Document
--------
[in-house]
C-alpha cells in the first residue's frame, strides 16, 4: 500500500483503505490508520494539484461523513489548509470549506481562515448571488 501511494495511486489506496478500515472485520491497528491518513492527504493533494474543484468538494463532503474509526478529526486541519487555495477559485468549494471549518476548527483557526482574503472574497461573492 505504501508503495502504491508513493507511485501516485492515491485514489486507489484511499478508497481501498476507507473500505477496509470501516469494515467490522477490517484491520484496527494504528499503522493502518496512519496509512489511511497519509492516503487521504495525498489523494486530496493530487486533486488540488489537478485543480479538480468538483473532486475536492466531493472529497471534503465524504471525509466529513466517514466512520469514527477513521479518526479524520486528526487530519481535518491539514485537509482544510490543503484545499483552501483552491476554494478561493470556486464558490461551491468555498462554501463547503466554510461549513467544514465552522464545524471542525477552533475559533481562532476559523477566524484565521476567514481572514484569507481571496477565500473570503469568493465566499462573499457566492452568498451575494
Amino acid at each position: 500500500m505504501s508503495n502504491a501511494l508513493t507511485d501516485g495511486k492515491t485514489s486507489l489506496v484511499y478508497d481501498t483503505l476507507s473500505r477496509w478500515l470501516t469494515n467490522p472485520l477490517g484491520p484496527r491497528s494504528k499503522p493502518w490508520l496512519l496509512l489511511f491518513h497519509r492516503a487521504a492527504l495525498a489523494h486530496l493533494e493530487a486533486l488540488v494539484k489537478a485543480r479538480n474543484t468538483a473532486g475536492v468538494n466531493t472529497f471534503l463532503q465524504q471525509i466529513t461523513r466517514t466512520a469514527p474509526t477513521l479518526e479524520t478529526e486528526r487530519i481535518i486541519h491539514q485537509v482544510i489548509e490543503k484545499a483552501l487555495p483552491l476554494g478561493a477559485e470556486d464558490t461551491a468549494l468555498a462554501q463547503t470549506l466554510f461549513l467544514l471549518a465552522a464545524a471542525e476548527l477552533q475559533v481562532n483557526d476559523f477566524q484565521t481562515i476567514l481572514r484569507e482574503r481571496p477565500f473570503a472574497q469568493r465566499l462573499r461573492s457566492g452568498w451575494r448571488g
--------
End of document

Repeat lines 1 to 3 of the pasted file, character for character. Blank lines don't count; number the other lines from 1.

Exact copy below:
[in-house]
C-alpha cells in the first residue's frame, strides 16, 4: 500500500483503505490508520494539484461523513489548509470549506481562515448571488 501511494495511486489506496478500515472485520491497528491518513492527504493533494474543484468538494463532503474509526478529526486541519487555495477559485468549494471549518476548527483557526482574503472574497461573492 505504501508503495502504491508513493507511485501516485492515491485514489486507489484511499478508497481501498476507507473500505477496509470501516469494515467490522477490517484491520484496527494504528499503522493502518496512519496509512489511511497519509492516503487521504495525498489523494486530496493530487486533486488540488489537478485543480479538480468538483473532486475536492466531493472529497471534503465524504471525509466529513466517514466512520469514527477513521479518526479524520486528526487530519481535518491539514485537509482544510490543503484545499483552501483552491476554494478561493470556486464558490461551491468555498462554501463547503466554510461549513467544514465552522464545524471542525477552533475559533481562532476559523477566524484565521476567514481572514484569507481571496477565500473570503469568493465566499462573499457566492452568498451575494
Amino acid at each position: 500500500m505504501s508503495n502504491a501511494l508513493t507511485d501516485g495511486k492515491t485514489s486507489l489506496v484511499y478508497d481501498t483503505l476507507s473500505r477496509w478500515l470501516t469494515n467490522p472485520l477490517g484491520p484496527r491497528s494504528k499503522p493502518w490508520l496512519l496509512l489511511f491518513h497519509r492516503a487521504a492527504l495525498a489523494h486530496l493533494e493530487a486533486l488540488v494539484k489537478a485543480r479538480n474543484t468538483a473532486g475536492v468538494n466531493t472529497f471534503l463532503q465524504q471525509i466529513t461523513r466517514t466512520a469514527p474509526t477513521l479518526e479524520t478529526e486528526r487530519i481535518i486541519h491539514q485537509v482544510i489548509e490543503k484545499a483552501l487555495p483552491l476554494g478561493a477559485e470556486d464558490t461551491a468549494l468555498a462554501q463547503t470549506l466554510f461549513l467544514l471549518a465552522a464545524a471542525e476548527l477552533q475559533v481562532n483557526d476559523f477566524q484565521t481562515i476567514l481572514r484569507e482574503r481571496p477565500f473570503a472574497q469568493r465566499l462573499r461573492s457566492g452568498w451575494r448571488g